"The U.S. will not admit or bring into the U.S. anyone who they don't know who they are ... no one would be able to sneak in through that system," he said. "Utah has been doing this for 40 years, we have over 60,000 refugees living here."

The current vetting process is an extensive one that — contrary to what some elected officials like Noem suggest — is nearly impossible for criminal or terror groups to infiltrate. The U.S. has resettled close to 1 million refugees since the Sept. 11 attacks, and just three were arrested on terror-related charges, according to the Washington Post.

Anyone wishing to participate in the country's refugee admission program is screened by the FBI, Department of Homeland Security, U.S. Citizenship and Immigration Services, and National Counterterrorism Center. Applicants are interviewed in person, subjected to fingerprinting, medical screenings, cultural trainings and more.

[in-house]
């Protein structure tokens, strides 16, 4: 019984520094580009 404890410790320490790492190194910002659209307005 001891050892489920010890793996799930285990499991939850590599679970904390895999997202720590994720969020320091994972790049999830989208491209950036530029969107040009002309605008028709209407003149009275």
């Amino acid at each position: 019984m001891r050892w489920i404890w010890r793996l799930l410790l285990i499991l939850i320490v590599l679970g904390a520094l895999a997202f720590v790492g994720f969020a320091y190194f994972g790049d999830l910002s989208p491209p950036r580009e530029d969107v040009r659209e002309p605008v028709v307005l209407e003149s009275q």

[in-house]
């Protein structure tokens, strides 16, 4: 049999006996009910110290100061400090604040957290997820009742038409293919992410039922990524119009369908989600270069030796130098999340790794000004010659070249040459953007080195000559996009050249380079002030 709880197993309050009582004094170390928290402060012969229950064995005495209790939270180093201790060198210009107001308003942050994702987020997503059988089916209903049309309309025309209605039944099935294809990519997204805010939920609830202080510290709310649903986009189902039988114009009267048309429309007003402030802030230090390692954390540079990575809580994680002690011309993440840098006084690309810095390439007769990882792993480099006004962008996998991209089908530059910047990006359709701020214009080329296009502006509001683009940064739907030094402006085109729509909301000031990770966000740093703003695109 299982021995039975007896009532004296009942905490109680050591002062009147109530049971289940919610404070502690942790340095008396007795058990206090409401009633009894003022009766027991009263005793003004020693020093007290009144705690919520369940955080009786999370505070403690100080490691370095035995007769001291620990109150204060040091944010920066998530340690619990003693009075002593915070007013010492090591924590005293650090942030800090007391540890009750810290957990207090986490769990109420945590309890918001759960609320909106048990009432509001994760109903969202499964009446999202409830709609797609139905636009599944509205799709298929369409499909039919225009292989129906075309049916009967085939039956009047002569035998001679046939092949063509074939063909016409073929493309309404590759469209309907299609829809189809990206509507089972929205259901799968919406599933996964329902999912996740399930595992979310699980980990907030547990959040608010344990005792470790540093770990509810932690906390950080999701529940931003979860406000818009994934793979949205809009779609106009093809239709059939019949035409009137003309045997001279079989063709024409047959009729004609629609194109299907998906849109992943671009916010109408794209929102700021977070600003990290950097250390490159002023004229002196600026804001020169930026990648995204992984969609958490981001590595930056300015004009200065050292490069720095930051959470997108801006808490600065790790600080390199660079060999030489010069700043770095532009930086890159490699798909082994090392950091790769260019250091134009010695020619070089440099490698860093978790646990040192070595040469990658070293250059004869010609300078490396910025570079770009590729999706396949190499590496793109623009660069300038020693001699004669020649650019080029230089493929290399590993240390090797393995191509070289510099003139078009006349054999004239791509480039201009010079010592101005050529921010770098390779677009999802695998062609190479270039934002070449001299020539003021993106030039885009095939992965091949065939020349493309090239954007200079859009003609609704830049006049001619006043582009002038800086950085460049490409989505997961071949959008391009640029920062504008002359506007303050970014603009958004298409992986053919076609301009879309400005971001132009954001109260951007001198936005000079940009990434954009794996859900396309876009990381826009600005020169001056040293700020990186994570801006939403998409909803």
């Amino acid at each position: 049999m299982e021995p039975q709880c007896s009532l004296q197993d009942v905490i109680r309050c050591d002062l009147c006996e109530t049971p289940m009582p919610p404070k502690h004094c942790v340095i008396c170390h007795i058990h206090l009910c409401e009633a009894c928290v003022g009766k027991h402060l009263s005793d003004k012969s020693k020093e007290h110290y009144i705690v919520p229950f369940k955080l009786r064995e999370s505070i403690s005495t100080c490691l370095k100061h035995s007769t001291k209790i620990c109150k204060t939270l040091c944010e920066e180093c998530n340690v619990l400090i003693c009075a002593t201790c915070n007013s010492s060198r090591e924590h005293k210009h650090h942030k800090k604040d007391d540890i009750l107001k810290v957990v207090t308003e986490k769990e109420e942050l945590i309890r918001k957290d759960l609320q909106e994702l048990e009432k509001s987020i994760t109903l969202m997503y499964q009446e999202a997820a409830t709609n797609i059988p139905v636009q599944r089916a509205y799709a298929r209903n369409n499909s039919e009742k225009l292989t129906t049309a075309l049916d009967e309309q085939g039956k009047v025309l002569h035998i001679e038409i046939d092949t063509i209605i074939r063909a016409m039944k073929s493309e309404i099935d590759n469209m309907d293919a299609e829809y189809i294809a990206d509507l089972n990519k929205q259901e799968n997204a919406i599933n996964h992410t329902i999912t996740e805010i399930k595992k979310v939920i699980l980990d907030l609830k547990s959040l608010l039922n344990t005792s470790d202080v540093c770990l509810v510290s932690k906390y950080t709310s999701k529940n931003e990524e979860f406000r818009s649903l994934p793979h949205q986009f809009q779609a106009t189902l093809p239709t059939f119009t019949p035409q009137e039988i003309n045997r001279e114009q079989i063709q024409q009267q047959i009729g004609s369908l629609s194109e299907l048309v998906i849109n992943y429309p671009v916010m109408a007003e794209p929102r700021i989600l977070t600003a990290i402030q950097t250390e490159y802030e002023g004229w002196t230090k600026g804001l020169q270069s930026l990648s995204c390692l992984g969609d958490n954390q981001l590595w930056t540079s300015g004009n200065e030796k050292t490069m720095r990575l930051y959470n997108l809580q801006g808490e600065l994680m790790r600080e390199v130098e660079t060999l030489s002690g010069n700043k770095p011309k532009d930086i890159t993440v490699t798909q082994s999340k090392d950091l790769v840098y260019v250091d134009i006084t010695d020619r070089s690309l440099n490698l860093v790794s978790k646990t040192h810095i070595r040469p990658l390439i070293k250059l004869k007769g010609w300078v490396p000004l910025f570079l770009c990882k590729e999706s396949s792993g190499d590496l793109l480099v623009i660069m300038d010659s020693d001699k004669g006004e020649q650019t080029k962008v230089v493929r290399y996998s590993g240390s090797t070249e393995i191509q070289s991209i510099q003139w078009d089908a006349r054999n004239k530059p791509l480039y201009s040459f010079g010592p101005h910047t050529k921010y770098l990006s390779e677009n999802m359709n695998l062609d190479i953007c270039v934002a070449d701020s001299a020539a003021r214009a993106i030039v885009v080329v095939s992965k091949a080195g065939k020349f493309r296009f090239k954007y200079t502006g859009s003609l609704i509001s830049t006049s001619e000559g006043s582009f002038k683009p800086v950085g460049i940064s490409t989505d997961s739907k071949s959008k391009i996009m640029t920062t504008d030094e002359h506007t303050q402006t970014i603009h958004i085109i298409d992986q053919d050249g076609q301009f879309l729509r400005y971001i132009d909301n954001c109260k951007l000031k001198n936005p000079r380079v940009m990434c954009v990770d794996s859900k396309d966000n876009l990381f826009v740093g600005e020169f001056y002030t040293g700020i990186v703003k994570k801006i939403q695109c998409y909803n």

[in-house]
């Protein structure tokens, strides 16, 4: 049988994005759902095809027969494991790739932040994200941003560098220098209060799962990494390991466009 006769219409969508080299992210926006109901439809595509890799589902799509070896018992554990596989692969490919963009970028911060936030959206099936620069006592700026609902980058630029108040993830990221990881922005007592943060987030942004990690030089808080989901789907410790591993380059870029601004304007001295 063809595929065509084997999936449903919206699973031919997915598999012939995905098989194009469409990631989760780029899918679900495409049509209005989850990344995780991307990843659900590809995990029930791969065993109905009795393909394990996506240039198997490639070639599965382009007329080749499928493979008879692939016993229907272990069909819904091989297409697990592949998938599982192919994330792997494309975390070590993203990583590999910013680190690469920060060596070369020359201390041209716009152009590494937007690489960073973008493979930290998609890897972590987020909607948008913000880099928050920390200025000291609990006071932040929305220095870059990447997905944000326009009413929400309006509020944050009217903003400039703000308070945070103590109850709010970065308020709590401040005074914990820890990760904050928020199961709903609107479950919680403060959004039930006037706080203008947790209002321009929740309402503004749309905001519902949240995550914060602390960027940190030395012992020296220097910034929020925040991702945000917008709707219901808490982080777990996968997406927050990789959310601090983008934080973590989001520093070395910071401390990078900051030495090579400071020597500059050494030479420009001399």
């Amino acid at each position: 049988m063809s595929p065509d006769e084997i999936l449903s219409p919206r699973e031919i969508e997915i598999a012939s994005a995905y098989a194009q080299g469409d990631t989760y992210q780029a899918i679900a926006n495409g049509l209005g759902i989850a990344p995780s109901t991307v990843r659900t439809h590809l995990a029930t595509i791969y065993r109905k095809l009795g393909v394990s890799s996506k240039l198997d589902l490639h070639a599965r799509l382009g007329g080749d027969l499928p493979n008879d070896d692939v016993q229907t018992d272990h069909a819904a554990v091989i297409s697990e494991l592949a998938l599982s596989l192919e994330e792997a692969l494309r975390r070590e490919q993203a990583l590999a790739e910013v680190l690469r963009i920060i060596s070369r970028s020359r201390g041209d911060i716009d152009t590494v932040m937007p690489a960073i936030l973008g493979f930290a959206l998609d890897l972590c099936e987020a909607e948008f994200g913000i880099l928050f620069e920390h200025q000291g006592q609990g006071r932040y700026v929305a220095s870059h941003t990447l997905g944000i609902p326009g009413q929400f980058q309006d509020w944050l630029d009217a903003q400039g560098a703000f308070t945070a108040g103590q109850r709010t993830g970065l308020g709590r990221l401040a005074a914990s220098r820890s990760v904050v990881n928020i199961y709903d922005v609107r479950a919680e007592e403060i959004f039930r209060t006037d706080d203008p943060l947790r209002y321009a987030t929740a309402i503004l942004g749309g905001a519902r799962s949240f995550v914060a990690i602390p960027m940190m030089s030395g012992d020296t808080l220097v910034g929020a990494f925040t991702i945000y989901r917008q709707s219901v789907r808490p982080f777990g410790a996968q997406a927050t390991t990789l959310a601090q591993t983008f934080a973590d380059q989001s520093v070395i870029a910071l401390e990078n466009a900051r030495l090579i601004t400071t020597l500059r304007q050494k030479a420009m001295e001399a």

And when they actually settle in Utah, Batar said, the screening doesn't necessarily stop.

"We will be connecting them to services, we will be sending their info to the Department of Homeland Security and the State Department of Public Safety, they will apply for an ID and we will be working with them for a period of time," he said.

"We know them, we will find them housing, staff members will be working one-on-one with them. the community shouldn't worry about them. This is what we do best."

El-Deiry echoed Batar, telling the Deseret News that "the refugee resettlement process is one of the most robust processing systems that exists, essentially in the world."

"With the evacuations and the expedited scenarios that people were going through, that process is a little different right now but the standards are the same," she said.